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Darlene Sorensen sang a special song, Sunday morning. Pastor Bob Sorensen brought the third message in a series on Bible Marriages, “Isaac and Rebekah,” from Genesis 24:1-4.
Isaac was forty when his father, Abraham, sent his eldest servant away to find a suitable bride for Isaac. It was the custom then for a father to make the arrangements concerning the marriage of a son. His instruction to the servant was that he was not to take a wife for Isaac from the women of Canaan. Abraham sent him to Mesopotamia to his kinsmen who still believed in the Lord God. It was advisable to chose a wife from people who not only believed in the same God but had the same culture.
The foundation of a right marriage will be in a right match. A Christian should make a match with someone of a common spiritual background. The Bible says, “Be not unequally yoked.” It is helpful to a marriage if the people agree in matters of church attendance, tithing, and religious practices. It is helpful if the couple share a common social background, have interests in common, and similar intellectual background. Even if the couple seem to be compatible in all these areas, there needs to be a time of courtship, an engagement period in order to really get to know each other.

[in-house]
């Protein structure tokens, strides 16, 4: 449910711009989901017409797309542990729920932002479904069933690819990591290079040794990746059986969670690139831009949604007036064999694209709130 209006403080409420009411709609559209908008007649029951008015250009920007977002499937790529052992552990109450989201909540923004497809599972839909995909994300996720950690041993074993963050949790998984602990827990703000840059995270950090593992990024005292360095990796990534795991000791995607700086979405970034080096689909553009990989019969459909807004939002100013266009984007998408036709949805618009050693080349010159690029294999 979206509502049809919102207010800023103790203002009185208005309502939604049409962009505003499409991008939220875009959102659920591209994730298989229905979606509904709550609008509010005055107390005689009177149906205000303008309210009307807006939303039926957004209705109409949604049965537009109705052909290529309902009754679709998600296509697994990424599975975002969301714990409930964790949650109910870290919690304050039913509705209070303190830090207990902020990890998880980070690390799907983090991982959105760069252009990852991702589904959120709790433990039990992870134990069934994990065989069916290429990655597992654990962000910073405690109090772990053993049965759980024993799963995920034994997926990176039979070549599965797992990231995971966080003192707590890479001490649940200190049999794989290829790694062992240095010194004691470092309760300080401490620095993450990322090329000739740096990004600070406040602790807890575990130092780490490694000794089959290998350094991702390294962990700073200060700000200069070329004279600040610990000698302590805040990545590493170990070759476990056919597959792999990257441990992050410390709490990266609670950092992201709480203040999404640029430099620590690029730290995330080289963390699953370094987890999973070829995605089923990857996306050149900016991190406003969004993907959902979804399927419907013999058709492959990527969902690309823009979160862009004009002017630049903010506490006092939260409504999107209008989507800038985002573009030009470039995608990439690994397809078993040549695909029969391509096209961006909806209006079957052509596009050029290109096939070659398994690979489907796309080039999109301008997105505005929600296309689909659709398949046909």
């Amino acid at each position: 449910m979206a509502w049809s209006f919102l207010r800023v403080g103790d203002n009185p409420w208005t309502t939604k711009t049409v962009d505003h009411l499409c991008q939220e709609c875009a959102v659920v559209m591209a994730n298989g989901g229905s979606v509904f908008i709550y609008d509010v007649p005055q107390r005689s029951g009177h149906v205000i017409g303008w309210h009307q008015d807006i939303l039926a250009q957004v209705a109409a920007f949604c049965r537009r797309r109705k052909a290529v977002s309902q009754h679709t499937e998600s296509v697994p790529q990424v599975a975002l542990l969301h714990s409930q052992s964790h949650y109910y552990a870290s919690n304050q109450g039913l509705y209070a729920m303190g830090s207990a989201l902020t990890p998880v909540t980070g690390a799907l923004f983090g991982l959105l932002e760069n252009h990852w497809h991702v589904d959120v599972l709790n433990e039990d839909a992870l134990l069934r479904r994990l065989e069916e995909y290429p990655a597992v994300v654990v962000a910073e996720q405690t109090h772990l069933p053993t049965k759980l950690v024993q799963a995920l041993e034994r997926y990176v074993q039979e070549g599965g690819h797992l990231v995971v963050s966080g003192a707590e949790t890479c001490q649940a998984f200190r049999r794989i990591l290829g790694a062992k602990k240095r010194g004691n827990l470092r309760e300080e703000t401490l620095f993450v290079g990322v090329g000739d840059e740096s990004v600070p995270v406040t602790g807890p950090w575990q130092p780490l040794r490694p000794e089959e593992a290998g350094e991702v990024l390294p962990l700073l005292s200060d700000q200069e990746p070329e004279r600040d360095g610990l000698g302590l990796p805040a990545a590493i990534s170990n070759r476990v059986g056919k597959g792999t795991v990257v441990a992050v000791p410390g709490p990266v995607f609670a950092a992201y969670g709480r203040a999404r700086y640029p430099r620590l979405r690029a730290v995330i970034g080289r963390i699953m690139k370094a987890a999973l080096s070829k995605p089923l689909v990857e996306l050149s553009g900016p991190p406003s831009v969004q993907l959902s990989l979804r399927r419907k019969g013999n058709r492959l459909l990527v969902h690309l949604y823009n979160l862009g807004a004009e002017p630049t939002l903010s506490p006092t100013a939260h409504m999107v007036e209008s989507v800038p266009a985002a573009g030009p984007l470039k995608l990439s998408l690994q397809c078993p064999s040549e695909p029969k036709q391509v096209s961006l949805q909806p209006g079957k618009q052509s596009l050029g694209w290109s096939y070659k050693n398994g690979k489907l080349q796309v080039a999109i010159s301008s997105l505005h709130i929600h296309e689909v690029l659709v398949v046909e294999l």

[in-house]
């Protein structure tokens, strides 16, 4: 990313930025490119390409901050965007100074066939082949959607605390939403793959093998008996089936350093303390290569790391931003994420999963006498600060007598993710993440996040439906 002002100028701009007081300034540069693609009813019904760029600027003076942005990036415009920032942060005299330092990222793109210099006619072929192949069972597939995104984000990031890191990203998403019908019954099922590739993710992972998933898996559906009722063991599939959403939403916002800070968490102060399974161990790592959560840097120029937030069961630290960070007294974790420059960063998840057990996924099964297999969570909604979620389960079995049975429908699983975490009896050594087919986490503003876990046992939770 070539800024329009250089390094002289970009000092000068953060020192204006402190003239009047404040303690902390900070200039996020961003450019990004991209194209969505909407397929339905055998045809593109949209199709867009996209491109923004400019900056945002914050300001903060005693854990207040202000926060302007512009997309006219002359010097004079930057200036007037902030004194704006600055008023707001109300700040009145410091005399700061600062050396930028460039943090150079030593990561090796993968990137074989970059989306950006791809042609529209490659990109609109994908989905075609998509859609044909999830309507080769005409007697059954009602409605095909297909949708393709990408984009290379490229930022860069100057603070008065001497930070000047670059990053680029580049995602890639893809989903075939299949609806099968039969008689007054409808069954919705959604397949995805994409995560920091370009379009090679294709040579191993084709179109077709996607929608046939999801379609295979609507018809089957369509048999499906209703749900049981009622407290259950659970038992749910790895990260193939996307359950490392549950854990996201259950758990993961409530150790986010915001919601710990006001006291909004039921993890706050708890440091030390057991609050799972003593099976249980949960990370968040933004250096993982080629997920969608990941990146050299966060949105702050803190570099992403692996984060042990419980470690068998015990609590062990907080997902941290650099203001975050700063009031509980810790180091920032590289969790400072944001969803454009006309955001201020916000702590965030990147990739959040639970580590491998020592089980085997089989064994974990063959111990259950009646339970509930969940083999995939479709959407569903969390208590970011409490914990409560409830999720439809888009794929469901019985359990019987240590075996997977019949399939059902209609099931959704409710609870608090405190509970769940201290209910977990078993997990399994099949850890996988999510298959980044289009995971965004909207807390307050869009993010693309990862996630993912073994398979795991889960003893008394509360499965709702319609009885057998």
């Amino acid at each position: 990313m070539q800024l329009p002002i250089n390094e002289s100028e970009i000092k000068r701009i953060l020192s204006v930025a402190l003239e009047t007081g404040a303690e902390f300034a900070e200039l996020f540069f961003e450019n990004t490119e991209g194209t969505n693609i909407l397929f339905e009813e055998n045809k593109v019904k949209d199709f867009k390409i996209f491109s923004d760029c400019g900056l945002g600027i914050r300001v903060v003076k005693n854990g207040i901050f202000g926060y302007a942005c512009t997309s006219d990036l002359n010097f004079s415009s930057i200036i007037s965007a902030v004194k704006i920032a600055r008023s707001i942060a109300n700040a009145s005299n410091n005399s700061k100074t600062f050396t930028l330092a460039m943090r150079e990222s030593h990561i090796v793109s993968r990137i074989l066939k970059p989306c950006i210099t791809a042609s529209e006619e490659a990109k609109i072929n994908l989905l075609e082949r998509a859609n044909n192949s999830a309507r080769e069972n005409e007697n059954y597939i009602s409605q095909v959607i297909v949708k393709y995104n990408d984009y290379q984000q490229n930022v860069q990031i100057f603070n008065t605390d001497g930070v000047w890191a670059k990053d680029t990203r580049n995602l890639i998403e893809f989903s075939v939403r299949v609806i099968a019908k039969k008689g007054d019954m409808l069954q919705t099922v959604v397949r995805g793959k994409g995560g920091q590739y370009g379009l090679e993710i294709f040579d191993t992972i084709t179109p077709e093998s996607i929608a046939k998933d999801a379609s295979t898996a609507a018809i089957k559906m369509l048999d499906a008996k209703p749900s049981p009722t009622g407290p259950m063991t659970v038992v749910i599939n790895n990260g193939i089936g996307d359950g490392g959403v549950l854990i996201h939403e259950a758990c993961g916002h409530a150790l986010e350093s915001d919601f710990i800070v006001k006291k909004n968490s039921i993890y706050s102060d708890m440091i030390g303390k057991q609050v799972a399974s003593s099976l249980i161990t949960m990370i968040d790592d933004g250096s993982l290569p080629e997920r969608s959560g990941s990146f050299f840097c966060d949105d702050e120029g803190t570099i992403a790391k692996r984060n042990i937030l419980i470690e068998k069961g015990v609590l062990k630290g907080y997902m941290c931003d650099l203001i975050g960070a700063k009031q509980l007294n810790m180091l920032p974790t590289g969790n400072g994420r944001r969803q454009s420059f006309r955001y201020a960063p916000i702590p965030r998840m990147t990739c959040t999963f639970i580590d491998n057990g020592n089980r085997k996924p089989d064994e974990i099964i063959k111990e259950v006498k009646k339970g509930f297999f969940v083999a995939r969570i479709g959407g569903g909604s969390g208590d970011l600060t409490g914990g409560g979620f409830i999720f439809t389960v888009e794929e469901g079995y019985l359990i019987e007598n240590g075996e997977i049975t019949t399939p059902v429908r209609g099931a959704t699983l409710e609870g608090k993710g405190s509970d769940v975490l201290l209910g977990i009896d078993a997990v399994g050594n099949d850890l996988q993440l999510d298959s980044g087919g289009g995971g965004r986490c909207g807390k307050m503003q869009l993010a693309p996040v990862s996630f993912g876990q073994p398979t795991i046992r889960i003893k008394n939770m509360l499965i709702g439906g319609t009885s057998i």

It would seem that Isaac and Rebekah had similar backgrounds, but they had no time to become well acquainted before their marriage. It looked like a good marriage at the start. Rebekah had been willing and eager to leave her home to marry this man. Isaac loved Rebekah at first sight. But many years later when Isaac had become an old man, we find Rebekah plotting against him. Something had failed in that marriage. A good marriage takes work on both sides. It takes effort to build a healthy relationship that will hold up when put to the test. The problem showed itself in a favoritism that divided the home. Isaac loved Esau, and Rebekah loved Jacob.
How can a couple build their relationship instead of letting it fall apart? Prior to the marriage, they both were on the search for things that would please the other. Keep the search going. Don’t let the marriage become humdrum. Look for things to do together. Watch to avoid the “little things” that annoy like how you squeeze the toothpaste tube, closet doors left open, and disagreement on spending money.
Keep communicating. Pay attention to all the signals, both verbal and nonverbal. Show your love. Say, “I love you.” It is okay to sit close, hold hands, plan a special meal, write a love letter, or send roses. Keep the vision. Keep promises. Show respect. Keep truth. Be dependable. Give support in troublesome times. Talk and listen. Worship God together. Don’t be satisfied with less than what God wants you to have in your marriage.